The ICERs for one extra IM averted by switching from UFe60F to EMMS were US$907, and US$797, respectively, for NGO run and government run CNCs (Table 3). This figure for the hypothetical highest cost scenario would be US$1024 for one extra IM averted (Table 3). With 3 % discount rate of LE at birth corresponding figures for LY saved for switching from UFe60F to EMMS ranged from US$27 to US$34, at the level of costs by the above two service delivery modes and by the highest cost scenario (Table 3). The corresponding LY gained figures for LE discounted at 5 % rate were, US$45, US$39, and US$51, respectively.
The IM rates associated with the lower limit of 95 % CI of HR from the intent-to-treat analysis showed ICERs for one extra IM averted by switching UFE60F to EMMS were US$685, and US$602, respectively for NGO run and government run CNCs, and US$774 for the hypothetical highest cost scenario (Table 3). ICERs related to LY saved with 3 % discount rate of LE at birth ranged from US$20 to US$26 for the above three options, and with 5 % discount rate of LE at birth ranged from US$30 to US$38 (Table 3).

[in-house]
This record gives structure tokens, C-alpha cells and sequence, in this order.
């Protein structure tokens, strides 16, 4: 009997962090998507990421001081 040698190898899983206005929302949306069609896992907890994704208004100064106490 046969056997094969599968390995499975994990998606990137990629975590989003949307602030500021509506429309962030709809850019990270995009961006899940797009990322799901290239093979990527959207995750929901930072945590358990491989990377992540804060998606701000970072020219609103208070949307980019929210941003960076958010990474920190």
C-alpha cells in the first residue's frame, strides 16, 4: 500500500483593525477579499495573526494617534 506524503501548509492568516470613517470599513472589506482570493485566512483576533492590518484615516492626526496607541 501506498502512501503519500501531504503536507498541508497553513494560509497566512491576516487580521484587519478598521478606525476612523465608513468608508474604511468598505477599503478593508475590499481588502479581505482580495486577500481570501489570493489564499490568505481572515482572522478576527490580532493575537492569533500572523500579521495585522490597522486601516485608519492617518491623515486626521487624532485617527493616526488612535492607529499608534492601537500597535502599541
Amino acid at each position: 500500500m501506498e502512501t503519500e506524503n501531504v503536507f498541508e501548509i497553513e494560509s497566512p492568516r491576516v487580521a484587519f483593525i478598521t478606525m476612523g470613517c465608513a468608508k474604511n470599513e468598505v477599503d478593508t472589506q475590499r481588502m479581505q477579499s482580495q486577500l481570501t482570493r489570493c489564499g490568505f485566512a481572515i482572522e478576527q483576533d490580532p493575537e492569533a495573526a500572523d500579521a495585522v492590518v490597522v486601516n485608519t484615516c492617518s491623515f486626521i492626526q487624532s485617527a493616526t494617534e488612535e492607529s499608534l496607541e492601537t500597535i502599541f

The IM rates associated with the upper limit of 95 % CI of HR showed ICERs for one extra IM averted were US$2577, and US$2266, respectively for NGO run and government run CNCs; and US$2911 for the hypothetical highest cost scenario (Table 3). Under this circumstance, the ICERs for LY saved ranged from US$76 to US$97 at 3 % discount rate and US$112 to US$143 at 5 % discount rate of LE at birth (Table 3).
Our incremental CE analyses have shown by using actual delivery modes one extra IM could be averted at a cost of about US$797 to US$907 by switching from UFe60F to EMMS in pregnancy. Our analyses have also shown one extra LY can be saved at a cost of US$27 to US$30 by switching from UFe60F to EMMS. We consider the amount of expenditures to attain these gains, which is less than per capita gross domestic product (GDP) US$958 in the year 2013 in Bangladesh  represents good value for money.